|Last night the B.W.T.A. Hall, Rushden, was the scene of a pleasurable and noteworthy function the celebration of the golden wedding of Mr. and Mrs. Foster Vorley, of Duck-street. The company numbered about fifty, and included Mr. and Mrs. Ben Vorley (only surviving son and daughter-in-law), Mr. and Mrs. Featherstonehaugh (Irthlingborough), and Mr. and Mrs. G. Russell (Watford), and Mr. and Mrs. Jordan (Irthlingborough), the three daughters and their husbands; Rev. E. and Mrs. Roe, Mr. and Mrs. John Claridge, and many relatives and connections by marriage, including the 14 grand-children.
After ten, Mr. Ben Vorley said it was not given to every son to attend the golden wedding of his parents. His father and mother had lived in Rushden over 50 years. His father was an Irthlingborough man, but had now resided in Rushden over half a century, so that he knew Rushden when it was a village of 2,000 inhabitants, with rough streets and thatched cottages scattered irregularly along High-street. Now, through the energy and enterprise of the leading men, Rushden possessed road, footpaths, shops, and buildings as good as could be found in many a larger town. (Hear, hear) When his father first came to Rushden there were no shoe factories here, but now they had large factories all around. His father, when he first came to Rushden, was one of the most stubborn opponents of temperance, and seemed to take such a delight in baffling temperance advocates that he resolved to read up the question so as to be prepared with facts and figures to rebut the speeches of the teetotallers. (Laughter) But in reading up to baffle others he himself got baffled, and had to admit they were right and he was wrong. (Laughter and cheers) Thereupon he became a teetotaller, and had been an active temperance and band of hope worker ever since. (Cheers)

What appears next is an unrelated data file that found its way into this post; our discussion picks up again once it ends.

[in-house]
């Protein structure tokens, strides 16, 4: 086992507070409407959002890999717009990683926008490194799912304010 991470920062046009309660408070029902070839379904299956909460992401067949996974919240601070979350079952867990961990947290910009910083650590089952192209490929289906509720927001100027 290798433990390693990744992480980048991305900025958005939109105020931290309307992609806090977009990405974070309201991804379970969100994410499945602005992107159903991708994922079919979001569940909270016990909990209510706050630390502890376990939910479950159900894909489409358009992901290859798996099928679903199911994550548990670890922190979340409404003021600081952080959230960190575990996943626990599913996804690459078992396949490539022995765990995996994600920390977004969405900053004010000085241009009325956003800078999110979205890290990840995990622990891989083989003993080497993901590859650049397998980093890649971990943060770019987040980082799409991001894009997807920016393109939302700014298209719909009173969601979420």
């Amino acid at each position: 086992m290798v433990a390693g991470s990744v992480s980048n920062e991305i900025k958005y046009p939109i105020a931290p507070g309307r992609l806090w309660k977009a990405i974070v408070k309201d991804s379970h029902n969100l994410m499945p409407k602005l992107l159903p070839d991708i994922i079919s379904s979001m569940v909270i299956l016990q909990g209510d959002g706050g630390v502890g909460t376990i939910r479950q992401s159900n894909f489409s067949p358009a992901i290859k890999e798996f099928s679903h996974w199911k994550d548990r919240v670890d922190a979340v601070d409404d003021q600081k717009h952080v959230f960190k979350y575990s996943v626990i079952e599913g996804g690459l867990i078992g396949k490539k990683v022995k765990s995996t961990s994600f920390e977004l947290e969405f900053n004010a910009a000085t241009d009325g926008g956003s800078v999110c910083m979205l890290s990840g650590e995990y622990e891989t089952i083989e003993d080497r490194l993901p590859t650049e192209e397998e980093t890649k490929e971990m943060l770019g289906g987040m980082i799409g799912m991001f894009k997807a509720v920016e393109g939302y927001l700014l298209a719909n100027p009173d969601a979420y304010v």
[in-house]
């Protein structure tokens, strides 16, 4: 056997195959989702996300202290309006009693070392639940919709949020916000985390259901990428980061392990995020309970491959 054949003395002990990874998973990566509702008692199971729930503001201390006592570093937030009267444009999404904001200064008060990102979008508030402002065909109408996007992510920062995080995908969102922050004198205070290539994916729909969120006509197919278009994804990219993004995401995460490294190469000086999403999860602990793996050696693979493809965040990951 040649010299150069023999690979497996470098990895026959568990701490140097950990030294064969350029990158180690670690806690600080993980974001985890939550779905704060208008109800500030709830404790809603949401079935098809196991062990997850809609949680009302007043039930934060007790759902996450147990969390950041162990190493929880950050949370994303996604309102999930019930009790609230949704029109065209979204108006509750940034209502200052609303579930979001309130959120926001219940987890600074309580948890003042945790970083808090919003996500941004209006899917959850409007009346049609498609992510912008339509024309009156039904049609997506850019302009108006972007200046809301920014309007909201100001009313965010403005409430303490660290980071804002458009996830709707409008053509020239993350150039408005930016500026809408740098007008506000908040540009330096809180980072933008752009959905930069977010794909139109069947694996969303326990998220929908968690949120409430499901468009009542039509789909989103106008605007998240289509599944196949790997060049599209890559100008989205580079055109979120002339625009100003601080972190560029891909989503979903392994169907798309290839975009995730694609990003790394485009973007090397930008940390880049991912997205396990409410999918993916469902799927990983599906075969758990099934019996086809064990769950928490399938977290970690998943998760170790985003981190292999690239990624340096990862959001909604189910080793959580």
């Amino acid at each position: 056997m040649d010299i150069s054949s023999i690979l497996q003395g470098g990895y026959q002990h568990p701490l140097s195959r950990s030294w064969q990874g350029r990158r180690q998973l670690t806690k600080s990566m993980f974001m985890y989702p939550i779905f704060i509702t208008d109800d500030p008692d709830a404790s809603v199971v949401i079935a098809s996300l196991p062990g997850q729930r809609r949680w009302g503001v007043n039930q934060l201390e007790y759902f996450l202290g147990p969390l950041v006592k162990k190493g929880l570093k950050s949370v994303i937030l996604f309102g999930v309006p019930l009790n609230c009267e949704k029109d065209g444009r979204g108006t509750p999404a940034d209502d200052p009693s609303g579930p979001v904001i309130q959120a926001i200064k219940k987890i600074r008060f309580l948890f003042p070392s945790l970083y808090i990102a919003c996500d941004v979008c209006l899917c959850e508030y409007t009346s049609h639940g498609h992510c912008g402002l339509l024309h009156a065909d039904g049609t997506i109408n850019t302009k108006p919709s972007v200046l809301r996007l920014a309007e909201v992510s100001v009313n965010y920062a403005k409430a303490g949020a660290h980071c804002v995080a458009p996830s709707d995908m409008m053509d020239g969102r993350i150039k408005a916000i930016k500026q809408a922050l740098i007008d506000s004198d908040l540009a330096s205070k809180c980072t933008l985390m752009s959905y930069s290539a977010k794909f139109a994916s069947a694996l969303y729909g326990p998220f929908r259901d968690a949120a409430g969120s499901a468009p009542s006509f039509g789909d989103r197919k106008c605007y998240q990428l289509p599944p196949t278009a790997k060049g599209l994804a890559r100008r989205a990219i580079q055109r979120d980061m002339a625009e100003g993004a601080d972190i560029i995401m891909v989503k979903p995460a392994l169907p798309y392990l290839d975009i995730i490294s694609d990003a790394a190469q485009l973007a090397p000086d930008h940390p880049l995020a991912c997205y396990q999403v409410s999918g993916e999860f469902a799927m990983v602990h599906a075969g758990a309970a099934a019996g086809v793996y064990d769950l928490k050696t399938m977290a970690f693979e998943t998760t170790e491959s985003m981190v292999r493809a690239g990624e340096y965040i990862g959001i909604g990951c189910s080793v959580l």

Brief congratulatory remarks were made by the three sons-in-law, Mr. Featherstonehaugh, Mr. Russell, and Mr. Jordon, Mr. W. Desborough, Mr. H. D. Walker, Mr. John Claridge, J.P., C.C., and Mrs. B. Vorley.
In acknowledging the congratulations Mr. F. Vorley gave some interesting reminiscences of Rushden as it used to be. He said he could remember when the roads were almost impassable and when Rushden used to be the dirtiest place in the district. The present state of the town showed what could be done by progress and steady improvements.
A brief programme was then given. The Rev. E. Roe presided and heartily congratulated Mr. and Mrs. F. Vorley on celebrating their golden wedding. In those congratulations he represented not only himself but the church and congregation of which Mr. and Mrs. Vorley were members. He prayed that they might have a further long lease of life and the abundant “blessing of God which maketh rich and added no sorrow thereto.”
The following items were rendered:- Recitations, Miss Nash and Miss Featherstonehaugh; songs, Miss F. Vorley, Mr. Walker, Mr. R. Goodwin, Mrs. Bull, Miss Eady, Mr. Bromage and Miss Dorothy Russell. Gramophone selections were given by Miss Chidley (Irthlingborough). The remainder of the evening was spent in social enjoyment, and each guest received a souvenir in the form of some verses composed by Mrs. F. Vorley.
A number of presents were received, including the following:-
Miss Chidley, pillow lace.
Mr. and Mrs. Goodwin, sideboard cloth.
Mrs. C. Bull, Mr. and Mrs. Ebenezer Wrighton, Mr. and Mrs. George White, and Mrs. Geo. Bull, easy chair.
Mr. and Mrs. Seckington, bouquet.
Miss Carpenter (Welford), night-dress case, hair brush and comb.
Mr. and Mrs. Thomas (Watford), briar pipe and case.
Miss Nash, photo cabinet.
Mr. Bettles, Spurgeon’s “Salt cellars.”
Mr. and Mrs. H. D. Walker, silver butter knife.
Mrs. Clark, Easter eggs.
Mr. Carpenter, pair of carvers and steel.
Six youngest grandchildren, pair of slippers “for Grandpapa and grandmamma.”
Five elder grandchildren, “Denham’s Selections,” large type edition.
Sons and daughters, purse of gold.
Mr. and Mrs. John Claridge, Mr. and Mrs. Geo. Clayton, Misses Cox, and Mr. Herbert Cox, silver hot water jug.
Mrs. Chettle, pillow lace.
Miss Eady, pillow lace.
Mrs. T. Sanders, kid gloves.